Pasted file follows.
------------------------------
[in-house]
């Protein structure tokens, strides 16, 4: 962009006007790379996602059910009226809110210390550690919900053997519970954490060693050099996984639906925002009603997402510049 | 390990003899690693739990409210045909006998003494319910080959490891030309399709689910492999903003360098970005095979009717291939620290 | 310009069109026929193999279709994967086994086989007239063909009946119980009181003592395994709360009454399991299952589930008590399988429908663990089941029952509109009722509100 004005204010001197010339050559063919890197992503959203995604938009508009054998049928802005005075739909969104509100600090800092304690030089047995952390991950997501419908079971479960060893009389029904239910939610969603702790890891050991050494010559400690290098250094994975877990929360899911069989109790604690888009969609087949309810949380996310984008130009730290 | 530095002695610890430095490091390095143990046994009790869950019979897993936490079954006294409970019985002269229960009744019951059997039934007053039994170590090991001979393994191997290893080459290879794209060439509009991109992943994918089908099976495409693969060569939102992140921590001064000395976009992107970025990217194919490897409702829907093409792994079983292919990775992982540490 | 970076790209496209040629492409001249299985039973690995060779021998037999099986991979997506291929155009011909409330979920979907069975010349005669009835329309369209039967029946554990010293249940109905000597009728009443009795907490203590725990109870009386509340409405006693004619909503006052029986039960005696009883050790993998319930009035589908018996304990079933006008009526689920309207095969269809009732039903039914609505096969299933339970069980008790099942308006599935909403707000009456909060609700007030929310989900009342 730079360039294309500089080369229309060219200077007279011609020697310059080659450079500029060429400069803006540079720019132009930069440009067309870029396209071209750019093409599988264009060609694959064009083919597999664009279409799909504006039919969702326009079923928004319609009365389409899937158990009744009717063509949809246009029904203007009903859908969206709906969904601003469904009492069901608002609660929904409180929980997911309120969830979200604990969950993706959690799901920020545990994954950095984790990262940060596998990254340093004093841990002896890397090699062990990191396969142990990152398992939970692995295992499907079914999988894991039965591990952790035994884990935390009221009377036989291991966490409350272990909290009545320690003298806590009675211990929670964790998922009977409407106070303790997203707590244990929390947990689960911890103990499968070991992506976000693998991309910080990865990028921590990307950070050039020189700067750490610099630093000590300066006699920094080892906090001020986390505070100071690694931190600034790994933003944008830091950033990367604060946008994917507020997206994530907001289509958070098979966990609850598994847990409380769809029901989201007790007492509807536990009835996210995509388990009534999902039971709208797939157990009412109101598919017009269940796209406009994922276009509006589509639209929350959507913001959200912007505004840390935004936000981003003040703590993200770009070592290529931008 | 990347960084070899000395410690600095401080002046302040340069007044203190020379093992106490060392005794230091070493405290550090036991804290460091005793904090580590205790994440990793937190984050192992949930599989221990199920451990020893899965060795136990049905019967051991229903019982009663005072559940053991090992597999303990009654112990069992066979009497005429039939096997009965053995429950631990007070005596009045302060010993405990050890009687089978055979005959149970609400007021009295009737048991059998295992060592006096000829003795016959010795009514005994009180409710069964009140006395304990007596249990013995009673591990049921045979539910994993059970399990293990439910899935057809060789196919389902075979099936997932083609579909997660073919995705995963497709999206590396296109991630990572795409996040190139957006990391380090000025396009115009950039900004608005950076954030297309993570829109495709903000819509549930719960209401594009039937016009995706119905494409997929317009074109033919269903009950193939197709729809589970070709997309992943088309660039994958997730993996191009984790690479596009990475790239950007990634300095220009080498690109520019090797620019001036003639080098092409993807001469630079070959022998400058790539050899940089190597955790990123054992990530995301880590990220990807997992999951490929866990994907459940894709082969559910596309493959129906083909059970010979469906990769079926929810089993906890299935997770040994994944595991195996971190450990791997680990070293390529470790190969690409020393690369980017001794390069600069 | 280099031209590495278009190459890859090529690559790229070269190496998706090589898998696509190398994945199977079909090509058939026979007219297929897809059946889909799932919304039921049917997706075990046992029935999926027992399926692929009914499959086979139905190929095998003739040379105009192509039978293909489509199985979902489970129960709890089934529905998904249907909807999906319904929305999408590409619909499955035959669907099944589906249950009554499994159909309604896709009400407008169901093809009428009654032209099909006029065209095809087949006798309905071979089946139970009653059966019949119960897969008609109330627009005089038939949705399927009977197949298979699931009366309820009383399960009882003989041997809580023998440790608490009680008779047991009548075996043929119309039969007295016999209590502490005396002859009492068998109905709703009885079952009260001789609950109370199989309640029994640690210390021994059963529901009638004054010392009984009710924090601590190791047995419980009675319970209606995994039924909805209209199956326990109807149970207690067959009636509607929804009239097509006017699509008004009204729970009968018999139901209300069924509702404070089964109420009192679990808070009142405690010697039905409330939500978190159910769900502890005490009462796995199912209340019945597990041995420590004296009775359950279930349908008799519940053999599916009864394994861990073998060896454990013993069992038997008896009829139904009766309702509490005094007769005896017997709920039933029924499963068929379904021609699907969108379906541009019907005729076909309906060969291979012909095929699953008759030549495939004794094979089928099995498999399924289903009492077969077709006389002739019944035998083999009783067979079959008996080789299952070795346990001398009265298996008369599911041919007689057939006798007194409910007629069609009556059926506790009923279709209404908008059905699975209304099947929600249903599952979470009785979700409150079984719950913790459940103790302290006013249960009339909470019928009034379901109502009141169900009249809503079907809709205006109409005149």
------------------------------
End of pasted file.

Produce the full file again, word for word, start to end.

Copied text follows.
[in-house]
């Protein structure tokens, strides 16, 4: 962009006007790379996602059910009226809110210390550690919900053997519970954490060693050099996984639906925002009603997402510049 | 390990003899690693739990409210045909006998003494319910080959490891030309399709689910492999903003360098970005095979009717291939620290 | 310009069109026929193999279709994967086994086989007239063909009946119980009181003592395994709360009454399991299952589930008590399988429908663990089941029952509109009722509100 004005204010001197010339050559063919890197992503959203995604938009508009054998049928802005005075739909969104509100600090800092304690030089047995952390991950997501419908079971479960060893009389029904239910939610969603702790890891050991050494010559400690290098250094994975877990929360899911069989109790604690888009969609087949309810949380996310984008130009730290 | 530095002695610890430095490091390095143990046994009790869950019979897993936490079954006294409970019985002269229960009744019951059997039934007053039994170590090991001979393994191997290893080459290879794209060439509009991109992943994918089908099976495409693969060569939102992140921590001064000395976009992107970025990217194919490897409702829907093409792994079983292919990775992982540490 | 970076790209496209040629492409001249299985039973690995060779021998037999099986991979997506291929155009011909409330979920979907069975010349005669009835329309369209039967029946554990010293249940109905000597009728009443009795907490203590725990109870009386509340409405006693004619909503006052029986039960005696009883050790993998319930009035589908018996304990079933006008009526689920309207095969269809009732039903039914609505096969299933339970069980008790099942308006599935909403707000009456909060609700007030929310989900009342 730079360039294309500089080369229309060219200077007279011609020697310059080659450079500029060429400069803006540079720019132009930069440009067309870029396209071209750019093409599988264009060609694959064009083919597999664009279409799909504006039919969702326009079923928004319609009365389409899937158990009744009717063509949809246009029904203007009903859908969206709906969904601003469904009492069901608002609660929904409180929980997911309120969830979200604990969950993706959690799901920020545990994954950095984790990262940060596998990254340093004093841990002896890397090699062990990191396969142990990152398992939970692995295992499907079914999988894991039965591990952790035994884990935390009221009377036989291991966490409350272990909290009545320690003298806590009675211990929670964790998922009977409407106070303790997203707590244990929390947990689960911890103990499968070991992506976000693998991309910080990865990028921590990307950070050039020189700067750490610099630093000590300066006699920094080892906090001020986390505070100071690694931190600034790994933003944008830091950033990367604060946008994917507020997206994530907001289509958070098979966990609850598994847990409380769809029901989201007790007492509807536990009835996210995509388990009534999902039971709208797939157990009412109101598919017009269940796209406009994922276009509006589509639209929350959507913001959200912007505004840390935004936000981003003040703590993200770009070592290529931008 | 990347960084070899000395410690600095401080002046302040340069007044203190020379093992106490060392005794230091070493405290550090036991804290460091005793904090580590205790994440990793937190984050192992949930599989221990199920451990020893899965060795136990049905019967051991229903019982009663005072559940053991090992597999303990009654112990069992066979009497005429039939096997009965053995429950631990007070005596009045302060010993405990050890009687089978055979005959149970609400007021009295009737048991059998295992060592006096000829003795016959010795009514005994009180409710069964009140006395304990007596249990013995009673591990049921045979539910994993059970399990293990439910899935057809060789196919389902075979099936997932083609579909997660073919995705995963497709999206590396296109991630990572795409996040190139957006990391380090000025396009115009950039900004608005950076954030297309993570829109495709903000819509549930719960209401594009039937016009995706119905494409997929317009074109033919269903009950193939197709729809589970070709997309992943088309660039994958997730993996191009984790690479596009990475790239950007990634300095220009080498690109520019090797620019001036003639080098092409993807001469630079070959022998400058790539050899940089190597955790990123054992990530995301880590990220990807997992999951490929866990994907459940894709082969559910596309493959129906083909059970010979469906990769079926929810089993906890299935997770040994994944595991195996971190450990791997680990070293390529470790190969690409020393690369980017001794390069600069 | 280099031209590495278009190459890859090529690559790229070269190496998706090589898998696509190398994945199977079909090509058939026979007219297929897809059946889909799932919304039921049917997706075990046992029935999926027992399926692929009914499959086979139905190929095998003739040379105009192509039978293909489509199985979902489970129960709890089934529905998904249907909807999906319904929305999408590409619909499955035959669907099944589906249950009554499994159909309604896709009400407008169901093809009428009654032209099909006029065209095809087949006798309905071979089946139970009653059966019949119960897969008609109330627009005089038939949705399927009977197949298979699931009366309820009383399960009882003989041997809580023998440790608490009680008779047991009548075996043929119309039969007295016999209590502490005396002859009492068998109905709703009885079952009260001789609950109370199989309640029994640690210390021994059963529901009638004054010392009984009710924090601590190791047995419980009675319970209606995994039924909805209209199956326990109807149970207690067959009636509607929804009239097509006017699509008004009204729970009968018999139901209300069924509702404070089964109420009192679990808070009142405690010697039905409330939500978190159910769900502890005490009462796995199912209340019945597990041995420590004296009775359950279930349908008799519940053999599916009864394994861990073998060896454990013993069992038997008896009829139904009766309702509490005094007769005896017997709920039933029924499963068929379904021609699907969108379906541009019907005729076909309906060969291979012909095929699953008759030549495939004794094979089928099995498999399924289903009492077969077709006389002739019944035998083999009783067979079959008996080789299952070795346990001398009265298996008369599911041919007689057939006798007194409910007629069609009556059926506790009923279709209404908008059905699975209304099947929600249903599952979470009785979700409150079984719950913790459940103790302290006013249960009339909470019928009034379901109502009141169900009249809503079907809709205006109409005149």